ORLANDO, Fla., Feb. 2, 2016 — What will Florida’s real estate markets look like in the coming year? That was the question on the minds of a standing-room-only crowd of about 400 Realtors® at the 2016 Florida Real Estate Trends event last week during Florida Realtors® Mid-Winter Business Meetings.
“Florida is positioned to become one of the hottest spots in the country with rising demand, positive gains in recovery, really good fundamentals and positive momentum,” said Jonathan Smoke, chief economist of realtor.com®. He said 2015 was a good year and 2016 looks to be similar. Smoke discussed the national housing outlook for the coming year, saying, “Home sales have pretty much recovered to their normal levels.”
“Fundamentally, we are experiencing a market with not enough to sell,” he said. “We are forecasting slightly better growth for construction and new home growth, but still not to the usual supply, which is putting pressure on the existing home supply (and existing home prices). On realtor.com, every single month in 2015 had less inventory and inventory was moving more rapidly – and we’re seeing the same in January 2016.”
Nationally, rents are rising faster than prices, Smoke added. He said that means Realtors should tell their clients: “For homebuyers, this is quite literally the year to buy a home – and the same is true for sellers who want to sell and buy another home. This should be our best year since 2006. It is now cheaper to buy a home than rent in 77 percent of counties in the U.S.”
Smoke told Realtors to get ready for an onslaught of would-be homebuyers in the spring through summer months.
The realtor.com forecast for 2016? Existing home prices will appreciate 3 percent; existing home sales will grow 3 percent to 5.4 million; new home sales will grow 16 percent to 580,000; and housing starts will increase 12 percent, he predicted.
Other speakers who shared their 2016 forecast included Dr. Elliot Eisenberg, a nationally known economist and a former senior economist with the National Association of Home Builders (NAHB); and Dr. Brad O’Connor, chief economist for Florida Realtors. Eisenberg discussed the national economic outlook, while O’Connor offered insight on Florida’s real estate markets.
Eisenberg pointed out that the national economy is doing OK – households are repairing their balance sheets, disposable incomes are rising, energy is cheap and people feel wealthier. The dollar is strengthening against all currencies, which hammers imports, he added, but job creation has been very good, unemployment is fine and the labor market is improving.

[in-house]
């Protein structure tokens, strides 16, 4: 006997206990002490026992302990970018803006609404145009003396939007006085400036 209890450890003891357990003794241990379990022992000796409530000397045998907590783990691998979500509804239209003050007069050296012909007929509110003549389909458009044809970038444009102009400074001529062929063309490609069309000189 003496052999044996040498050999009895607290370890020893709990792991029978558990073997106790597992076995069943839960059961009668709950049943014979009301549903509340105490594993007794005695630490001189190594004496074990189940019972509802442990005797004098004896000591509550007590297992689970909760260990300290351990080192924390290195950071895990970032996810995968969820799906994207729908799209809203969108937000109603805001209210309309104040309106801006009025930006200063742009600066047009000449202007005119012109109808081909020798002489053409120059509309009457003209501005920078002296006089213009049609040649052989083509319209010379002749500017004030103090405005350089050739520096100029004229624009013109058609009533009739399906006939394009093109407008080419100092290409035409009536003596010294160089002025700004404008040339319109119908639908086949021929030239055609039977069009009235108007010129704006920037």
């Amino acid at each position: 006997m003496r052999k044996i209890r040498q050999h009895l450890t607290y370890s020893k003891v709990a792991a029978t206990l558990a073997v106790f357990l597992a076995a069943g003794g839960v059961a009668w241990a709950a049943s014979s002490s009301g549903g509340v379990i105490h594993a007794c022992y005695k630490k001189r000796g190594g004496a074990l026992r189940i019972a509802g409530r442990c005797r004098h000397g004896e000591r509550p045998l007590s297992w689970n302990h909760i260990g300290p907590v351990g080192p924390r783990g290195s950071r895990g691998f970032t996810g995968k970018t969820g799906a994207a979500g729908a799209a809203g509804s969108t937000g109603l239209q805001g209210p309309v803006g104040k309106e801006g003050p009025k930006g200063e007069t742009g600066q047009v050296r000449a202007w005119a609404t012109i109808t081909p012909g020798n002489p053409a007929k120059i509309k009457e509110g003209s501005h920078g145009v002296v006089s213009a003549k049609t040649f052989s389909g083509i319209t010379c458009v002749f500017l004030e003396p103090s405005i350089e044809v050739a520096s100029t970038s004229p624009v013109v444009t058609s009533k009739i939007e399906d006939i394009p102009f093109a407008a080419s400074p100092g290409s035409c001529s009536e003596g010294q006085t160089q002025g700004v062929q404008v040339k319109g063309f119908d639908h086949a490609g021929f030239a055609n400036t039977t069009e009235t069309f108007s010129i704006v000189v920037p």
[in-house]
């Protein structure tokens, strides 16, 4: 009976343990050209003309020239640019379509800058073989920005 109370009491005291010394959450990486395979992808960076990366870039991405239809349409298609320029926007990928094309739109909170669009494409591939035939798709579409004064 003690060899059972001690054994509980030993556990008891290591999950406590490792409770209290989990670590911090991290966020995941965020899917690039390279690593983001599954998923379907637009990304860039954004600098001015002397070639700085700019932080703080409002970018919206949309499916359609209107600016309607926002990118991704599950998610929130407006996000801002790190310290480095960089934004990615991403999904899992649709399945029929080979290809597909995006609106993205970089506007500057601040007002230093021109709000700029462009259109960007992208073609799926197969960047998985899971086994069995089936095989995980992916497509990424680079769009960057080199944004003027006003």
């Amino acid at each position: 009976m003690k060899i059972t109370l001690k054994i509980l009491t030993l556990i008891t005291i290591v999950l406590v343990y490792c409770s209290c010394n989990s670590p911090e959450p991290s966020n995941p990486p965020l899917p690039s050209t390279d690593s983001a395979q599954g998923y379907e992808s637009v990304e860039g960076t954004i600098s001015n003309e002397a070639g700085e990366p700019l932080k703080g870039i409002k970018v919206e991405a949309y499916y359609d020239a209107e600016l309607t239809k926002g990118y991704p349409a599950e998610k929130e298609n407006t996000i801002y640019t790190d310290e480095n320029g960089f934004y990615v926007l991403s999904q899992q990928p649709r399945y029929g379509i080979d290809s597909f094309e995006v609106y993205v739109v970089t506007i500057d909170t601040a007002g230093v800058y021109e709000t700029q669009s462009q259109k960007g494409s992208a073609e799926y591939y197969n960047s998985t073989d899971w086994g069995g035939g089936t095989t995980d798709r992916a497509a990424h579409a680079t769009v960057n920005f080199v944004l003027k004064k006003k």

“Essentially, (the economy) ain’t going to be bad, but it ain’t going to be especially good either,” Eisenberg said. “ If you enjoyed 2015, you’ll enjoy 2016 – if you didn’t, you have a whole year to get to learn to enjoy it. No recession is in the cards: We’re not in a recession and we’re not likely to get one. We’re not going to have great growth, but that’s a long way from, and a lot different than, a recession.”
For 2016 and in the years to come, both Eisenberg and Smoke agreed that Realtors should look to baby boomers and millennials for clientele. They pointed out that boomers are still a huge part of the market as they look to retire, relocate or downsize, but an even bigger wave of millennials eager to become homeowners is the market’s future driving force.
“2015 was a very good year for both home and condo sales,” said O’Connor, who noted that as of December, statewide median prices have increased (year-over-year) for 49 months in a row. “The estimated Florida shadow inventory is slowly but surely disappearing. We’re down to about 200,000 non-listed but potentially in foreclosure homes (the so-called shadow inventory). Negative equity loans are down to below 20 percent.”
And Florida’s real estate sector will continue to experience growth and positive momentum in the coming months, he added.
“We expect home sales to increase 8-10 percent in 2016, while home prices are likely to rise about 5 percent,” O’Connor said.
Sponsors for the 2016 Florida Real Estate Trends were the Miami Association of Realtors®, Realtors® of Greater Fort Myers & Cape Coral, and BB&T Bank.